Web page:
There are eight workstation-class models in total. All are quad core processors and three include integrated graphics. The standout feature is support for up to 64GB of DDR4 memory (ECC or non-ECC), a step up from previous generation Xeon E3-1200 series CPUs which peaked at 32GB.
Despite having eight processors in total, the GHz does not vary massively between the models – starting at 3.0GHz in the Intel Xeon E3-1220 v5 ($193) and rising to 3.7GHz in the flagship Intel Xeon E3-1280 v5 ($612).
It is the Intel Xeon E3-1270 v5 ($328) and Intel Xeon E3-1275 v5 ($339) that stand out for mainstream CAD use. At 3.6GHz both are just 0.1GHz shy of the flagship Intel Xeon E3-1280 v5 but only cost a little over half the price.
The Intel Xeon E3-1275 v5 also includes integrated Intel HD Graphics P530, which should appeal to entry-level 3D CAD users who don’t want to fork out for a dedicated Nvidia Quadro or AMD FirePro add-in GPU.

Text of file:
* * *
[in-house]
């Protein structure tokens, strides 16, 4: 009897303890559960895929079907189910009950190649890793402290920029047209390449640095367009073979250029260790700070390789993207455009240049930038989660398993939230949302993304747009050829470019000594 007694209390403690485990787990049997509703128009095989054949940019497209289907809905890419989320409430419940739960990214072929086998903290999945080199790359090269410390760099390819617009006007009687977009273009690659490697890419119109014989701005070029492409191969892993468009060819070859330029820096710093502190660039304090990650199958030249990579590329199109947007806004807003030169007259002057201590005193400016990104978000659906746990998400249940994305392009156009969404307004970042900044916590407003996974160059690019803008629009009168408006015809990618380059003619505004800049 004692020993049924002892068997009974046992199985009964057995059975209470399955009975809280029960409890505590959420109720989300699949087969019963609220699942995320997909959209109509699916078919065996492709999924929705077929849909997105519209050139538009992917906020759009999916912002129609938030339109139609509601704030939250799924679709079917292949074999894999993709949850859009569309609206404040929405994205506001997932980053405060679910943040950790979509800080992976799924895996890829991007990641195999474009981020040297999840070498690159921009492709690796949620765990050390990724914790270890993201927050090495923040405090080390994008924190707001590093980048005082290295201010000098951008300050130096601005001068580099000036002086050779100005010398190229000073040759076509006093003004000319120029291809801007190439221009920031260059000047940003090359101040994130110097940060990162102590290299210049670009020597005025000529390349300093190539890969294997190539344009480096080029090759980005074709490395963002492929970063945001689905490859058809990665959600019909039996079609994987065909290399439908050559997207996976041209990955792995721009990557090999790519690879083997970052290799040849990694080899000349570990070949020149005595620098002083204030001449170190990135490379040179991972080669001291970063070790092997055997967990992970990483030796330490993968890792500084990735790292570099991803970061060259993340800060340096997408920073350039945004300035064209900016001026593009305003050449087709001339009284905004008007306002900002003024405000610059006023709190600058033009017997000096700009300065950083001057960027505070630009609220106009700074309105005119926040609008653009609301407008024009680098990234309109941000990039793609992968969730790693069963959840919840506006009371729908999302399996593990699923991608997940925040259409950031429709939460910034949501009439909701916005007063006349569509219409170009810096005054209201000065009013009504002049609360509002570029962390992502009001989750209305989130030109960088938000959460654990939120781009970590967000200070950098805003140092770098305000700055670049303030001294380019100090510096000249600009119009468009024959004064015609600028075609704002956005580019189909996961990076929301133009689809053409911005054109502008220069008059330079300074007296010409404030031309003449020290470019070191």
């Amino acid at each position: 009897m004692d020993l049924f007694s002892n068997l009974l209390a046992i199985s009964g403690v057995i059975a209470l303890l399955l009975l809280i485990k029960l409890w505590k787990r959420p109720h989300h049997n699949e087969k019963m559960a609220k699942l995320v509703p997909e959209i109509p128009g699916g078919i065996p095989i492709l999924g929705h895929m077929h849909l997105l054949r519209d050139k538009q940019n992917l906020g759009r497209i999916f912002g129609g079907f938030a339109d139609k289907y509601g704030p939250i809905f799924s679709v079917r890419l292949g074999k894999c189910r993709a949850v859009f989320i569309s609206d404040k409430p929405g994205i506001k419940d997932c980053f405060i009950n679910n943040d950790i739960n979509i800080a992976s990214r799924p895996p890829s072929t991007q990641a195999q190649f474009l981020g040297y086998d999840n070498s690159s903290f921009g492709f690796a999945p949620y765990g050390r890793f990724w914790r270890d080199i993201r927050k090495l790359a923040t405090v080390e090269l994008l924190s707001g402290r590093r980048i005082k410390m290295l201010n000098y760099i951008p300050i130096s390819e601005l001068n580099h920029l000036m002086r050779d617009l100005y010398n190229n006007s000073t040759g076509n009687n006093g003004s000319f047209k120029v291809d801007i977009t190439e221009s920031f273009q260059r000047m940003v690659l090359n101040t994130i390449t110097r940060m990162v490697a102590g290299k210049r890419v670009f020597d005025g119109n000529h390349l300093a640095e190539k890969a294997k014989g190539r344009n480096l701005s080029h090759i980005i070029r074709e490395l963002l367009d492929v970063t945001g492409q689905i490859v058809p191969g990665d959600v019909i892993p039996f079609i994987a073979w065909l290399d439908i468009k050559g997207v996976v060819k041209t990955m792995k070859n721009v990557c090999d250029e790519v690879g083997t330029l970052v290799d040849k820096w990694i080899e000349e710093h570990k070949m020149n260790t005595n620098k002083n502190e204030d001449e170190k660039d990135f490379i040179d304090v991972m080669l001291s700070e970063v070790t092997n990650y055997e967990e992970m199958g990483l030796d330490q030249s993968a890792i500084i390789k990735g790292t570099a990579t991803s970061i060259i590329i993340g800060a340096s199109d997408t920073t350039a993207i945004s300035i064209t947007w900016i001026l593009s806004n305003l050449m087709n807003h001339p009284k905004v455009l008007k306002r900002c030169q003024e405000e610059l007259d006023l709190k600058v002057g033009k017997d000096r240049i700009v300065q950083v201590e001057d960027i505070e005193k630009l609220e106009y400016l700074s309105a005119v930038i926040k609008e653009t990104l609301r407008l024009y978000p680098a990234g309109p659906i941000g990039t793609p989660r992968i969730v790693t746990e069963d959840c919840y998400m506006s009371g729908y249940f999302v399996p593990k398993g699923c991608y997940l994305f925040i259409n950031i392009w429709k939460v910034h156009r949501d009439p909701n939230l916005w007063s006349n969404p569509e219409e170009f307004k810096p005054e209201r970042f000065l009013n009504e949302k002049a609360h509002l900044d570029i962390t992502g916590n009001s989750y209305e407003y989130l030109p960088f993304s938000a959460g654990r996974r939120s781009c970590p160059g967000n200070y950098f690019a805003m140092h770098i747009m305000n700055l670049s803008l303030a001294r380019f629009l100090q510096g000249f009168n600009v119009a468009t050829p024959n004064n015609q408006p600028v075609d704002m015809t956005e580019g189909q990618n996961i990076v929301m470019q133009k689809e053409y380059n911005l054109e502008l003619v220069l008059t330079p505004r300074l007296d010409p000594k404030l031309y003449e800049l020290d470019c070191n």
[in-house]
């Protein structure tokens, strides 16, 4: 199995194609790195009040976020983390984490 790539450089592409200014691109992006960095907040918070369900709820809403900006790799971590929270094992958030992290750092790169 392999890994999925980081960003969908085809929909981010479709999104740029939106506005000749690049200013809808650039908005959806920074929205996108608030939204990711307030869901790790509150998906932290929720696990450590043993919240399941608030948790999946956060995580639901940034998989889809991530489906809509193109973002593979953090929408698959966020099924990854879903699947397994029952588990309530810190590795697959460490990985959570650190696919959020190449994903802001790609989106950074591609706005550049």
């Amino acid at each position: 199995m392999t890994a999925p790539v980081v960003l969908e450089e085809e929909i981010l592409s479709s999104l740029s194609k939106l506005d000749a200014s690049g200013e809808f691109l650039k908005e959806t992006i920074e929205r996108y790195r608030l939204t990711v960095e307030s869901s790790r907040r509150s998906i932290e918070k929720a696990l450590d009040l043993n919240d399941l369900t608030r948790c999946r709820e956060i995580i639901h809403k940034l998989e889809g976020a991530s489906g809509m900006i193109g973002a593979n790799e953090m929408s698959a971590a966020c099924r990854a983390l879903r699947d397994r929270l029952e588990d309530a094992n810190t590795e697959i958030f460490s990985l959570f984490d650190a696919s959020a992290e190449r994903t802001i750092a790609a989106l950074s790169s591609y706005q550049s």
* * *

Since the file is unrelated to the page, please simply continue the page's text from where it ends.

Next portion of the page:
CAD users that were hoping to see the more powerful Intel Iris Pro Graphics P6300 make its Skylake debut will be disappointed for now. Intel said it is not making any disclosures on future versions of the E3-1200 v5 with Intel Iris Pro graphics integrated at this time.
Intel Iris Pro Graphics P6300 is available in the Intel Xeon E3-1200 v4 family of processors, which are based on Intel’s Broadwell microarchitecture. However, as Intel says this CPU line was designed for data centre usage including remote workstation delivery, we are yet to see Iris Pro Graphics P6300 appear in a mainstream desktop workstation.